The best work comes from teamwork, right? It’s a concept that’s been drilled into our heads since grammar school. But, as it turns out, it’s not always true.
In her book Creative Conspiracy: The New Rules of Breakthrough Collaboration, Kellogg School of Management professor Leigh Thompson asserts that conflict and mistrust — two things we assume have no place in well-oiled creative teams — can actually serve a purpose.
Citing research conducted at the University of Cologne, Germany, Thompson notes in a Harvard Business Review podcast that mistrust shuts down creativity in social situations because people censor themselves. But in the workplace, she says, “sophisticated team leaders could … capitalize on that by generating the ideas in private and then maybe building some later trust so that those could be made public.”
Conflict is also a “two-headed animal,” Thompson says, not only because it can sometimes boost creativity, but also because you may actually want to foster a certain type of conflict during creative brainstorming. “The good type of conflict is what’s known as cognitive conflict,” in which people debate ideas without attacking one another personally, she says.
To that end, Thompson advocates “brainwriting” as an alternative to brainstorming to make group idea generation and problem-solving more fruitful. It encourages the best ideas to bubble to the top, even when they don’t come from the most extroverted or senior team members.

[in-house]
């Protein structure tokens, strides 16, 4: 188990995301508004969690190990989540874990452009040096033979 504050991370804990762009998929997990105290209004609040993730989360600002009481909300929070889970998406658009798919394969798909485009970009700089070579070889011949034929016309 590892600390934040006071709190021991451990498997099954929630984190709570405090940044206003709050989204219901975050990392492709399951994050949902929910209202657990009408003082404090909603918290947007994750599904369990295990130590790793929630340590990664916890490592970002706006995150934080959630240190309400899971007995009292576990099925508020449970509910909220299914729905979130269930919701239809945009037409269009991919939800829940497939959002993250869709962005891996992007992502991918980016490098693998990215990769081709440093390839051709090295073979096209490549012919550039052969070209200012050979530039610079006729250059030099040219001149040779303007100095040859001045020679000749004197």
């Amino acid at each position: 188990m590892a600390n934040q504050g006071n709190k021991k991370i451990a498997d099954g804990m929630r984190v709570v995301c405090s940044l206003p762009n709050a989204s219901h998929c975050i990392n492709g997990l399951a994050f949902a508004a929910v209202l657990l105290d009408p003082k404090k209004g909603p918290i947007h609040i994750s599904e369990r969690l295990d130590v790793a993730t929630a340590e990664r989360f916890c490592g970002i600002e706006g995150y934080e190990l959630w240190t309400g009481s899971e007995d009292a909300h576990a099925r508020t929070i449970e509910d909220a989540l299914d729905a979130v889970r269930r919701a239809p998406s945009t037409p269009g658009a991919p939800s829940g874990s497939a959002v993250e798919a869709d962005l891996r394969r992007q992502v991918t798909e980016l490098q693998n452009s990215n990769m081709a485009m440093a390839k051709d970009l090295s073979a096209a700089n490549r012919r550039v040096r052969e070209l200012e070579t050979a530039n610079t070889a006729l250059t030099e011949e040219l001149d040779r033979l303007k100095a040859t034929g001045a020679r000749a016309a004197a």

The three-step process works as follows:
1. Ask each team member to write down one idea or solution on an index card in the first 10 minutes of the meeting.
2. When time is up, collect the cards, post them to a wall, and read them aloud (without identifying who wrote them, of course).
3. Have the group vote for the best idea or solution by marking the card with a sticker or a check mark.
This approach fosters a “meritocracy of ideas,” says Thompson, and helps combat negative group dynamics like groupthink and nonparticipation.
It also keeps the most vocal contributors from winning just because they’re the loudest. After all, Thompson reports in Fortune, in a six-person group, three people do 70 percent of the talking.
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